One could argue that a lot of what we call “best practices” or “agile process” are really just about managing this hubris. That’s why managing programmers is like herding cats. We all have these strong opinions about how things can and should be done, and a tendency to shoot off in random directions.

    So, I wonder, how is WIT affecting this? What happens when you lower the barrier to entry, by making programming not seem so intimidatingly impossible? Will we see more girls deciding to pursue CS degrees and careers in software development? Will this mean that the next generation of programmers won’t be quite so crazy, and perhaps a bit more contemplative in their approach? Will software development start to steal nerdy girls who would have otherwise decided to study french literature or philosophy or something? How will it affect the decision of boys to go into programming? (“There are no girls in those classes” is a very genuine consideration for 18-20 year old males.)

    I’m not sure if that’s a terrible thing, or a really awesome thing, or some in-between thing. But I think it’s definitely a thing :)

  3. @Estelle – That’s a good point. I know I get nervous when I say I know how to do something and it’s not completely clear in my mind how to do it step-by-step. But how did this happen? Why are guys okay with saying they can set the time on a vcr and we’re not? And how do we change this?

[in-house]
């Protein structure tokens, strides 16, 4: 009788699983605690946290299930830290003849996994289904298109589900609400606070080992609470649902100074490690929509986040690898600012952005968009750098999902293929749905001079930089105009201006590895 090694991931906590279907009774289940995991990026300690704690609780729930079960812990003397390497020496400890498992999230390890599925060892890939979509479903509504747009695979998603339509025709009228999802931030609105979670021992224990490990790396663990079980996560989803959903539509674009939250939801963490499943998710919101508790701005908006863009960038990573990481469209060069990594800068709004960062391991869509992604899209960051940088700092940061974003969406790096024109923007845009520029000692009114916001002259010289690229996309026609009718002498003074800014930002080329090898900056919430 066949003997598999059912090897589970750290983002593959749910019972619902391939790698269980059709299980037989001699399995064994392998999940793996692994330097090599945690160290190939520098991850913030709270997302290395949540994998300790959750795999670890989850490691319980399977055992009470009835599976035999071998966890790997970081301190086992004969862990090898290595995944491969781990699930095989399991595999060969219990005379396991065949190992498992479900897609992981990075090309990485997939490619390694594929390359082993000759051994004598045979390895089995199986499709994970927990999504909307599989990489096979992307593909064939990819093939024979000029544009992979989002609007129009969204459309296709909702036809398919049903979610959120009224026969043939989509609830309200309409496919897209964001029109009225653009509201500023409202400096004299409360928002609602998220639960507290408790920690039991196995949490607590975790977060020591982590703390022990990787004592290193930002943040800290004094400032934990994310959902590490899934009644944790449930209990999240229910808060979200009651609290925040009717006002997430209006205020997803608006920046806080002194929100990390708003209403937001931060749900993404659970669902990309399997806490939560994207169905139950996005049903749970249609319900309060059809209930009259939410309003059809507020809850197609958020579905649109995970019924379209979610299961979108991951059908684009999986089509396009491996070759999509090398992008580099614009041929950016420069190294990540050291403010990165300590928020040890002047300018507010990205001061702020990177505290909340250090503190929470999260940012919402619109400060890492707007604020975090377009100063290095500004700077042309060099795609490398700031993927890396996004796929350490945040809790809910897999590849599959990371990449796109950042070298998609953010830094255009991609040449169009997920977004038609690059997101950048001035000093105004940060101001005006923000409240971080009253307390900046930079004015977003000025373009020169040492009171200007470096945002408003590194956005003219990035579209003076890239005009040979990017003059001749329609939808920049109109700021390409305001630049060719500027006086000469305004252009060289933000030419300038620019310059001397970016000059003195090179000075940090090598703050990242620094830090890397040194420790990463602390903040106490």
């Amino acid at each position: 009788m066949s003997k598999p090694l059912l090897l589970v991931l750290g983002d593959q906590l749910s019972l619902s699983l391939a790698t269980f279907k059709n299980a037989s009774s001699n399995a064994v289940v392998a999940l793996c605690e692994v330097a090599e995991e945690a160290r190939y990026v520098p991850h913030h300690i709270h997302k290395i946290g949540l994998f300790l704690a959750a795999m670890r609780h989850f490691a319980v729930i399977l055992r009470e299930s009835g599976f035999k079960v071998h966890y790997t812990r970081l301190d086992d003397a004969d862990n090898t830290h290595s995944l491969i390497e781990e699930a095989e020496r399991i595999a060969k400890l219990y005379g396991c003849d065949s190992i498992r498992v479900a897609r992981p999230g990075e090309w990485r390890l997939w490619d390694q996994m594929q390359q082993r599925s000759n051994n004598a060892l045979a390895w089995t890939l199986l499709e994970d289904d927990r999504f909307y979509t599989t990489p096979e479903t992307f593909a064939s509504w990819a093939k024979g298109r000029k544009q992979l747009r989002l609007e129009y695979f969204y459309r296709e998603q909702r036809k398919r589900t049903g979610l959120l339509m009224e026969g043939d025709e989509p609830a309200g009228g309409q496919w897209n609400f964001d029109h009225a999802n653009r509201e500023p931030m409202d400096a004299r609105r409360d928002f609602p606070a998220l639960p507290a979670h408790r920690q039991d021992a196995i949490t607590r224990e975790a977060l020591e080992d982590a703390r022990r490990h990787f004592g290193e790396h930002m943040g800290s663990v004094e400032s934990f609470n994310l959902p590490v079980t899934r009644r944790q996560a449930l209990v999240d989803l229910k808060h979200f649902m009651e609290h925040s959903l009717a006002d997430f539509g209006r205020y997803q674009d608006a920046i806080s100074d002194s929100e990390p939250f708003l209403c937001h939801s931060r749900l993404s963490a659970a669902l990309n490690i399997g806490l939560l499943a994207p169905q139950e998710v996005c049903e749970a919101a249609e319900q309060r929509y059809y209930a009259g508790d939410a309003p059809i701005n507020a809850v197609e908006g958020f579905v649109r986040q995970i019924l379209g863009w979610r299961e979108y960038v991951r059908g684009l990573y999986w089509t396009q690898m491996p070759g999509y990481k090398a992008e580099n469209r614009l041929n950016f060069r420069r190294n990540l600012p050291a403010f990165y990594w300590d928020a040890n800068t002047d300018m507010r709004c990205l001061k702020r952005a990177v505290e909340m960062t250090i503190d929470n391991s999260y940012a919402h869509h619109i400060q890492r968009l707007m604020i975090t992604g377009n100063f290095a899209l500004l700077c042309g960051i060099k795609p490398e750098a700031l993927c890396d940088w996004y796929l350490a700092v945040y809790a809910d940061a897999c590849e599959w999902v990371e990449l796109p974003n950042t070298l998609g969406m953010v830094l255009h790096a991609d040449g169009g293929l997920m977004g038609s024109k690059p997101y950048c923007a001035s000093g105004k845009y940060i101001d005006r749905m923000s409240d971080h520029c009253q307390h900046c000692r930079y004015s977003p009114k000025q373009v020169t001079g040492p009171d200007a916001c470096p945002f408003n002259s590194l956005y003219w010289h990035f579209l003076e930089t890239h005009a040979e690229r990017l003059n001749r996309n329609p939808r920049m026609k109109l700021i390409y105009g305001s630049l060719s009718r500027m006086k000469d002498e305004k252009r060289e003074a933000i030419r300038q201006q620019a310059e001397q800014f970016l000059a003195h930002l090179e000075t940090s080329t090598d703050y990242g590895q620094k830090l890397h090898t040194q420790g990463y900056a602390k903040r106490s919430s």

@Isaac – Your comment is longer than my article. :-) I don’t have answers either, only my personal experiences and observations. I totally agree, gender plays no part in who’s a good programmer or not, but it effects who comes into the field. I’m not quite sure I equate programming with killing lions (though with some bugs, I feel like it), but it does take courage. A friend of mine once told me, that being a programmer requires more intelligence than being a practicing doctor because programmers have to create new things where as most doctors “only” study existing beings. I also remember being less scared as a girl. When I was introduced to programming @ 11, it wasn’t -ooh this super hard computer stuff, it was here, do these set of instructions and watch what happens. The walls and feeling intimidated came later. I think the key is exposure when folks are young. And I do think if more girls are exposed to programming younger, they won’t be as intimidated (even by boorish behavior), and we will have more women in programming.